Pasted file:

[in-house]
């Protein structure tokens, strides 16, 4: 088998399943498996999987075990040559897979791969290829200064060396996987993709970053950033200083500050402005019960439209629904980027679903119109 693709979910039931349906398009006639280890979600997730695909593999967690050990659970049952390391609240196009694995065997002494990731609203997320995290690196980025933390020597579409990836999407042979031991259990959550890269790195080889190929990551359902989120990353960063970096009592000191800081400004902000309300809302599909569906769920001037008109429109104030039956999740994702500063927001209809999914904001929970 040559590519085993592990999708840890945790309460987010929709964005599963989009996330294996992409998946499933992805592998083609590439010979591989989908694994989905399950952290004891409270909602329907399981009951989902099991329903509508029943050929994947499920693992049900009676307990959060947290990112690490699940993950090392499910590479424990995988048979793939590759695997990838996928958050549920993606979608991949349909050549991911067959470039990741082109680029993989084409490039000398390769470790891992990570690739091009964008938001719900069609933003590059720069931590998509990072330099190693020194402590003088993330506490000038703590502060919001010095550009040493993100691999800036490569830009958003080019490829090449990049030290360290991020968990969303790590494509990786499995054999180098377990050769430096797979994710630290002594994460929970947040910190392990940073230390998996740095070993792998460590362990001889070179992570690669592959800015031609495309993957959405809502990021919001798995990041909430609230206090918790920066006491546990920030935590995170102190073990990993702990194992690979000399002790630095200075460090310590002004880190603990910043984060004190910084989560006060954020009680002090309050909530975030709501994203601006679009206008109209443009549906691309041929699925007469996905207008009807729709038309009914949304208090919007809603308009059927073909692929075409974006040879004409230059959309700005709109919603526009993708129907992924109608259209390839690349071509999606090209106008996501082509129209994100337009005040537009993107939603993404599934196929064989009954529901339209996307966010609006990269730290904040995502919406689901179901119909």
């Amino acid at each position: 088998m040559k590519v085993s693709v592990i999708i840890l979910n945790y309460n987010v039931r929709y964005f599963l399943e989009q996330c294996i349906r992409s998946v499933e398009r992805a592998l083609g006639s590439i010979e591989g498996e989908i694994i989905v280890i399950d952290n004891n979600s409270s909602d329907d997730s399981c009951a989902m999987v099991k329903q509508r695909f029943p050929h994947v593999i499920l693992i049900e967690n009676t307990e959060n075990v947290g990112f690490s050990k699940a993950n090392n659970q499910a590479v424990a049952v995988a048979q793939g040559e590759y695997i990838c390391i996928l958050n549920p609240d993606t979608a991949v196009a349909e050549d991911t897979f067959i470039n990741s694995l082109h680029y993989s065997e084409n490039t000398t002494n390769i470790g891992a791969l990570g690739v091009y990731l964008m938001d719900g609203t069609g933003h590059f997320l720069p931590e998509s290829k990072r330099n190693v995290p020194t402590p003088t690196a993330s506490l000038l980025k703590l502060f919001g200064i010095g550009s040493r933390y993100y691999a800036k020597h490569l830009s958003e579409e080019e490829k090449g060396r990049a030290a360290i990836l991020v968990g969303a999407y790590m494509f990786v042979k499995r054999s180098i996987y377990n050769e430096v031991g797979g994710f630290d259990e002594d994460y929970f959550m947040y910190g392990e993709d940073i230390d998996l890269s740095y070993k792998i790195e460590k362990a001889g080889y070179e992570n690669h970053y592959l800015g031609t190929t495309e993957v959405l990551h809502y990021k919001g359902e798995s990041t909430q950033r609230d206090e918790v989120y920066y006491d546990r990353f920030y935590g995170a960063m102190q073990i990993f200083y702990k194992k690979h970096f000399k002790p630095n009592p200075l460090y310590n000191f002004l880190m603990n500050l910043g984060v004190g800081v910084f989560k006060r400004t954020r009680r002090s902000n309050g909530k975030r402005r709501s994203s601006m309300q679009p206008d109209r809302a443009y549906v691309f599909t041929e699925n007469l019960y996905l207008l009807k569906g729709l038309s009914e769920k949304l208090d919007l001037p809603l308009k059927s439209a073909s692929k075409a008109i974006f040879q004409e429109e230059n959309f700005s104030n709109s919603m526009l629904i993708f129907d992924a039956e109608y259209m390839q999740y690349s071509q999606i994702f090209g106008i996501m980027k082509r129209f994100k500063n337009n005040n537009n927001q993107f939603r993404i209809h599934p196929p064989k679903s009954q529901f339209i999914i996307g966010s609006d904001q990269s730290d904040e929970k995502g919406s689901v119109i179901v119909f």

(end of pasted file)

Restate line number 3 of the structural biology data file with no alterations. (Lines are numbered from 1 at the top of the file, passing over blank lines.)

């Amino acid at each position: 088998m040559k590519v085993s693709v592990i999708i840890l979910n945790y309460n987010v039931r929709y964005f599963l399943e989009q996330c294996i349906r992409s998946v499933e398009r992805a592998l083609g006639s590439i010979e591989g498996e989908i694994i989905v280890i399950d952290n004891n979600s409270s909602d329907d997730s399981c009951a989902m999987v099991k329903q509508r695909f029943p050929h994947v593999i499920l693992i049900e967690n009676t307990e959060n075990v947290g990112f690490s050990k699940a993950n090392n659970q499910a590479v424990a049952v995988a048979q793939g040559e590759y695997i990838c390391i996928l958050n549920p609240d993606t979608a991949v196009a349909e050549d991911t897979f067959i470039n990741s694995l082109h680029y993989s065997e084409n490039t000398t002494n390769i470790g891992a791969l990570g690739v091009y990731l964008m938001d719900g609203t069609g933003h590059f997320l720069p931590e998509s290829k990072r330099n190693v995290p020194t402590p003088t690196a993330s506490l000038l980025k703590l502060f919001g200064i010095g550009s040493r933390y993100y691999a800036k020597h490569l830009s958003e579409e080019e490829k090449g060396r990049a030290a360290i990836l991020v968990g969303a999407y790590m494509f990786v042979k499995r054999s180098i996987y377990n050769e430096v031991g797979g994710f630290d259990e002594d994460y929970f959550m947040y910190g392990e993709d940073i230390d998996l890269s740095y070993k792998i790195e460590k362990a001889g080889y070179e992570n690669h970053y592959l800015g031609t190929t495309e993957v959405l990551h809502y990021k919001g359902e798995s990041t909430q950033r609230d206090e918790v989120y920066y006491d546990r990353f920030y935590g995170a960063m102190q073990i990993f200083y702990k194992k690979h970096f000399k002790p630095n009592p200075l460090y310590n000191f002004l880190m603990n500050l910043g984060v004190g800081v910084f989560k006060r400004t954020r009680r002090s902000n309050g909530k975030r402005r709501s994203s601006m309300q679009p206008d109209r809302a443009y549906v691309f599909t041929e699925n007469l019960y996905l207008l009807k569906g729709l038309s009914e769920k949304l208090d919007l001037p809603l308009k059927s439209a073909s692929k075409a008109i974006f040879q004409e429109e230059n959309f700005s104030n709109s919603m526009l629904i993708f129907d992924a039956e109608y259209m390839q999740y690349s071509q999606i994702f090209g106008i996501m980027k082509r129209f994100k500063n337009n005040n537009n927001q993107f939603r993404i209809h599934p196929p064989k679903s009954q529901f339209i999914i996307g966010s609006d904001q990269s730290d904040e929970k995502g919406s689901v119109i179901v119909f």